Point 1 – Always carry a field guide and I don’t care how hot it is.
I usually carry a field guide in my man purse but it was going to be 90 degrees that day and it was already hot and humid. And carrying the man purse is hot. And don’t remind me I carried one everyday in Colorado in 100 degree weather. So get a nylon one if the canvas one is going to stop you from carrying a field guide.
Point 2 – I’m not so smart that I don’t need to carry a field guide.
I rarely use a field guide in the field anymore. I usually take good notes and then look things up when I get back to the car. But it seems the time I usually need it is way out in the field. Like the discrepancy on the tertial feathers of the GCFL.
Back in Illinois the group I birded with had several members that had been birding for over 30 years. One November we had walked out to a point on a lake to observe loons and grebes, not common birds in north-central Illinois. We ended up seeing both a Red-necked Grebe and Red-throated Loon along with Common Loons. Luckily someone had the forethought to bring along a field guide or we would never have positively ID the birds. So sometimes it doesn’t matter how long you have birded.
Point 3 – I need to keep reviewing my field guide for the birds I might see this time of year.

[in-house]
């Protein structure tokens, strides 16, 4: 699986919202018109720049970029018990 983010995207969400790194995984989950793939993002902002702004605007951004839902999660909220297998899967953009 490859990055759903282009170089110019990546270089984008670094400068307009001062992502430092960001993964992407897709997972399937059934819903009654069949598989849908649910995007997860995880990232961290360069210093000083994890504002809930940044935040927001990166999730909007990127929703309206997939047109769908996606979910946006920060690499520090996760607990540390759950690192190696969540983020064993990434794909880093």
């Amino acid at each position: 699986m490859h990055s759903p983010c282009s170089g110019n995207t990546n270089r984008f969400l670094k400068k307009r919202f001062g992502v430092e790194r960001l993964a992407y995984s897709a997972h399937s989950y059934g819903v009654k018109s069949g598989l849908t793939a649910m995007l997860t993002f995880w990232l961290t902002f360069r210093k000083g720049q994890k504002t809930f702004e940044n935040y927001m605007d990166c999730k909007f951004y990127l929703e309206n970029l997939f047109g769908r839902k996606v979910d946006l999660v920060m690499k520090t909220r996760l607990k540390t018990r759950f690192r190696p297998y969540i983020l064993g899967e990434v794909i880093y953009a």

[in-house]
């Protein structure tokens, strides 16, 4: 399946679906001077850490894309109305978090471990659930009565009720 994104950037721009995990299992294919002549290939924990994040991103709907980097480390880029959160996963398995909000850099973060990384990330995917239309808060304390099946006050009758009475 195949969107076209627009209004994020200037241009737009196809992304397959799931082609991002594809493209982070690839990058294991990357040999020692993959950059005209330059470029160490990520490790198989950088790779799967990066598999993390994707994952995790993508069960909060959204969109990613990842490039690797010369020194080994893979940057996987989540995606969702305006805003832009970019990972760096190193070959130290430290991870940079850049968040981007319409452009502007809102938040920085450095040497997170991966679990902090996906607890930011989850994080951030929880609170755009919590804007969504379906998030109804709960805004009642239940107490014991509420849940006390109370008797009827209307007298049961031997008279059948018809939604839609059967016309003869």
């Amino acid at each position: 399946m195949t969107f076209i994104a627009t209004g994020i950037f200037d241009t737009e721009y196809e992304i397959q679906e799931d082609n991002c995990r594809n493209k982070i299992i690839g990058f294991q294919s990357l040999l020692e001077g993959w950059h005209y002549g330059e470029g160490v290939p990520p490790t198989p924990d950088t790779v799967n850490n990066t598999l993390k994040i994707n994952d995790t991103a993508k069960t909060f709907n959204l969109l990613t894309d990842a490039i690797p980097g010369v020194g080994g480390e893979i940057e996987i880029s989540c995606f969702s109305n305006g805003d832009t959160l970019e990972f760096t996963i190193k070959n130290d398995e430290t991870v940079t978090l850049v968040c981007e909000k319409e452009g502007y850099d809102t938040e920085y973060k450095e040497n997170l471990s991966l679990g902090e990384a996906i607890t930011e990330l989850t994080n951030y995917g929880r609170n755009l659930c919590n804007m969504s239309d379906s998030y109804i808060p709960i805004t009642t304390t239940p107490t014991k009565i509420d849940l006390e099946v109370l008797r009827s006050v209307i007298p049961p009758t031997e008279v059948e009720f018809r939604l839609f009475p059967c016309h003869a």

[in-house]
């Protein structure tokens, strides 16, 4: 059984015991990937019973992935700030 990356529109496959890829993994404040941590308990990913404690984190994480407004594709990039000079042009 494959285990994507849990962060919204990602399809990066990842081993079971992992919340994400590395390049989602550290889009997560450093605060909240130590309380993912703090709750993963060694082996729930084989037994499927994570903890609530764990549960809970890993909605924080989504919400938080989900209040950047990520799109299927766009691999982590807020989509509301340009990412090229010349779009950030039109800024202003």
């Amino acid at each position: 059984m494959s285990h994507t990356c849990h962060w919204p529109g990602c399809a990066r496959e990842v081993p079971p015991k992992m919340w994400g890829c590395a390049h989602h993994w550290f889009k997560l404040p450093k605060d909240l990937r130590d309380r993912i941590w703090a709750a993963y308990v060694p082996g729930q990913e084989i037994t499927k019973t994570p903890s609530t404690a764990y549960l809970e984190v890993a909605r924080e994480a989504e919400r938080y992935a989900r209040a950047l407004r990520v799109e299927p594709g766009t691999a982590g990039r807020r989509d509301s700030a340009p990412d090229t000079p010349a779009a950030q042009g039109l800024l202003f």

If I had been reviewing flycatchers in the last month I would have known the wing feathers and the differences of the adult and juvenile birds.
Point 4 – Keep taking field notes.
Luckily I had used my voice recorder to get a good description of the bird so when we got back I could use them to review. This let me confirm the differences on the flycatchers.
Point 5 – Stay on the bird until I’m sure I have all the info I can get.
The group finally moved on to other birds but I stayed on the GCFL until it finally moved to another tree and then out of sight. When it flew the second time through the sunlight I could see how bright yellow it was on the underside clinching the GCFL ID.
Point 6 – Keep birding other areas of the United States on a regular basis.
I knew from Colorado the ATFL were a lighter yellow than GCFL. Now would I have remembered if I had taken the trip several years ago instead of last June?
Wish I had more to write about, but I don’t. Between sitting in a training class last week or driving to the training class, the creative juices weren’t flowing.
Plus what free time I have is going to learning the birds of Colorado. The western slope of the Rockies to be exact. I fly out next weekend for 6 days around the Grand Junction area. I plan on trying to make a daily post but that might be a little to ambitious. At that time I’ll go into more detail how I picked that area to see birds of the U.S. “Great Basin”.
NO photos from this weekend. Along with Mike and Karl we did the annual breeding census on the military side of Camp Atterbury. No cameras allowed on the military base, so no photos. Karl had done the east side on Friday which is mostly grasslands and had a good count of 35 Henslow’s Sparrows. We did the forested west side and some how came up with the same number of Hooded Warblers, Ovenbirds, and American Redstarts – 17. The count on the Hooded is the highest ever for this count. With the high temperatures the birds stopped calling early so we didn’t have as good of day as past years. Oh well.